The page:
Logic in DB
MS SQL 2005
MS SQL 2005
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To integrate XML with SQL databases, IBM, Microsoft and Oracle have taken the SQL:2003 path with an XML type and SQL/XML functions. Where does that leave Sybase and open source software such as MySQL, Firebird, Ingres and postgreSQL?
In this article, Michael David suggests a solution for XML integration is to use the hierarchical processing capabilities defined by SQL-92. He explores reasons behind the current SQL native XML integration industry’s slow start, what we should expect from this type of product, what is actually possible, and what hurdles are in the way to accomplish possible advances.
What is the state of SQL native XML integration?
The big three SQL DBMS vendors, IBM, Microsoft, and Oracle, comprise most of the SQL market and are therefore representative of the market. Their SQL native XML integration products rely on proprietary methods, require XML-centric procedural syntax, do not enforce hierarchical processing, and are incompatible with each other. No current SQL native XML integration solution on the market offers a satisfactory solution. This situation has resulted in customers holding off in a waiting mode for a standard, satisfactory solution. Since relational databases are ubiquitous like XML has become, their lack of satisfactory XML support may be retarding Internet growth.
What are the current problems with SQL native XML integration?
XML itself is the cause of many problem areas associated with SQL native XML integration. It was designed as a markup language for text with its semi-structured self defining capability and not for use in database processing. This opens the door for many possible capabilities and situations that do not make good sense for database use. Text processing requires flexible hierarchical structural formations not used in conventional database use. Trying to take advantage of these new found flexibilities and capabilities directly makes a conventional database query language complicated and problematic. Unfortunately, there is a push by the major SQL vendors to support as many XML capabilities as possible, irregardless of the consequences.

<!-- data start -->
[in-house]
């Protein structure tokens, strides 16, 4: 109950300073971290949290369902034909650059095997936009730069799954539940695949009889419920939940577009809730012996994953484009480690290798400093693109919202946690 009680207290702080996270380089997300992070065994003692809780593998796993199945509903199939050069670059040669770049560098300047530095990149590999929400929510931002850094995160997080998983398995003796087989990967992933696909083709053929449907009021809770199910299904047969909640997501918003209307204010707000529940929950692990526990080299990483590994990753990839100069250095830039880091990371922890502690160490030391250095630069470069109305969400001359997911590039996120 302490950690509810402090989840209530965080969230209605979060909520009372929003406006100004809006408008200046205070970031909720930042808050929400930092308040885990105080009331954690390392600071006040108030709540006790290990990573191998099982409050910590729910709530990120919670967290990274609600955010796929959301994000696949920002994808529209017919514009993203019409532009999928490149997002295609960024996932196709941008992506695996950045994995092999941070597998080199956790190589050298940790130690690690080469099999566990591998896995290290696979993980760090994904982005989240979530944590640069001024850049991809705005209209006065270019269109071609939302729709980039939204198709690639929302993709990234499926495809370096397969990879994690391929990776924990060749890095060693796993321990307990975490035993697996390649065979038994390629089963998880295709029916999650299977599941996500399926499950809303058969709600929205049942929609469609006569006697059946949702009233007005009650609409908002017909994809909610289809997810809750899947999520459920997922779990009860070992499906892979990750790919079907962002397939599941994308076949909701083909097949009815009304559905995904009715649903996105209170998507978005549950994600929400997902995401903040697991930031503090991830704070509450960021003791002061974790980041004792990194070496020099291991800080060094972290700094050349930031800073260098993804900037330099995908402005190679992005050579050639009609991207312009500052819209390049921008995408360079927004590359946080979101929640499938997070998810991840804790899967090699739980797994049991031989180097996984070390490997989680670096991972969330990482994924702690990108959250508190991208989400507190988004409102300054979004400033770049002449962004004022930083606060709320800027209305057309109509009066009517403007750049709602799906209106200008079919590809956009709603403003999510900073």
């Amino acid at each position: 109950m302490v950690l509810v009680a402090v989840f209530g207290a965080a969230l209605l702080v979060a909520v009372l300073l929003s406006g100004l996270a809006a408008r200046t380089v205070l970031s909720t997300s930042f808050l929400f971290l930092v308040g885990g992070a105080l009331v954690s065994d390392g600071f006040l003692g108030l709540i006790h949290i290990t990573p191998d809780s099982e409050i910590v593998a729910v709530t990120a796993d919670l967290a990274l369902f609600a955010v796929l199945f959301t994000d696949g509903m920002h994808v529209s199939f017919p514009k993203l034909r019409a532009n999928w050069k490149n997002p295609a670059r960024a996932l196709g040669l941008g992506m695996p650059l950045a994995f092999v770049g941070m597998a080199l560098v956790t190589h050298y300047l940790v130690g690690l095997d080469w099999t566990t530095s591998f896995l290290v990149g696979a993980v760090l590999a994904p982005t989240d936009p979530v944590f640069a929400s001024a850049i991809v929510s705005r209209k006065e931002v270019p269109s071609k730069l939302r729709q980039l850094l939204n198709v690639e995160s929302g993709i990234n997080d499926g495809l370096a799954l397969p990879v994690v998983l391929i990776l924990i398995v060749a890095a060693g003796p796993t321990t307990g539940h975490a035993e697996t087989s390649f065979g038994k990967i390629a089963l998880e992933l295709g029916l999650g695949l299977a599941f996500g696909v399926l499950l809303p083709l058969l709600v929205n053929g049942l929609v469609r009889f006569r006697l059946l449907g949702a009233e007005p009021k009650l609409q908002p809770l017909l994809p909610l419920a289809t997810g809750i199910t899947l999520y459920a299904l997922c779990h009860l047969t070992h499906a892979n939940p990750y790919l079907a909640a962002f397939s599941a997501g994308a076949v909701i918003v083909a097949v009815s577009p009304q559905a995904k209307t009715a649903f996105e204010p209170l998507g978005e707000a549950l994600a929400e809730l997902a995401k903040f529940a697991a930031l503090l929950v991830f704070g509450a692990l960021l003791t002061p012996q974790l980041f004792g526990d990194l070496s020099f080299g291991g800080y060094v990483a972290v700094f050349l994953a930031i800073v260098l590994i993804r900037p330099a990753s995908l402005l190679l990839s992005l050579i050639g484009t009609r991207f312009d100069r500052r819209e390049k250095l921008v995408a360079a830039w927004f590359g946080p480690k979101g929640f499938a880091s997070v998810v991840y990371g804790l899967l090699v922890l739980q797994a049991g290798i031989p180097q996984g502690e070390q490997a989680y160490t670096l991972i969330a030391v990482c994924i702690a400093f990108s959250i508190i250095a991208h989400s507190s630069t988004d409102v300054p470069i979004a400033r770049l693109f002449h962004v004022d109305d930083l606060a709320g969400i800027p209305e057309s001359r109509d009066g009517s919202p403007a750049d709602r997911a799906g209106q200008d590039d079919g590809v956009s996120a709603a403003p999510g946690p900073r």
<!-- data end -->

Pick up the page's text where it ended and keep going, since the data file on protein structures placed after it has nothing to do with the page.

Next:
With all of its capabilities, it is hard to realize that XML is only a data definition meta language. It leaves the choice of methods for processing data to the application and XML data processing languages that use it. As an example of this, even the basic SAX and DOM parsers can interpret the same XML hierarchical structure differently. This can affect the result. In the same regard, each vendor’s SQL native XML integration solution is different. Having different approaches to the problem requires product-specific use and training. There are too many different solutions to choose from. Compounding this problem is that XML and its uses are still evolving. This makes XML a moving target, with backtracking always a possibility.
Fast, reliable data access for ODBC, JDBC, ADO.NET and XML
The common, basic integration technique used for SQL native XML integration is a lowest common denominator approach of flattening the hierarchical data into a relational data form. While this is an easy and obvious approach, it has many downsides for XML support. Unfortunately this flattening technique loses valuable hierarchical semantics when processing the hierarchical data structure.
This lost metadata could be used to automatically perform complex multi-leg hierarchical queries non-procedurally. This guarantees a correct XML hierarchical result. Preserving and utilizing these lost capabilities would mean the SQL native XML user would not need to know the data structure being processed. These lost capabilities have not been noticed yet because the SQL/XML industry is still operating with a two-dimensional relational mindset. This has limited XML hierarchical support to a single leg (linear) processing range ignoring the goldmine of freely-available valuable semantic information that exists naturally between hierarchical legs and every node.
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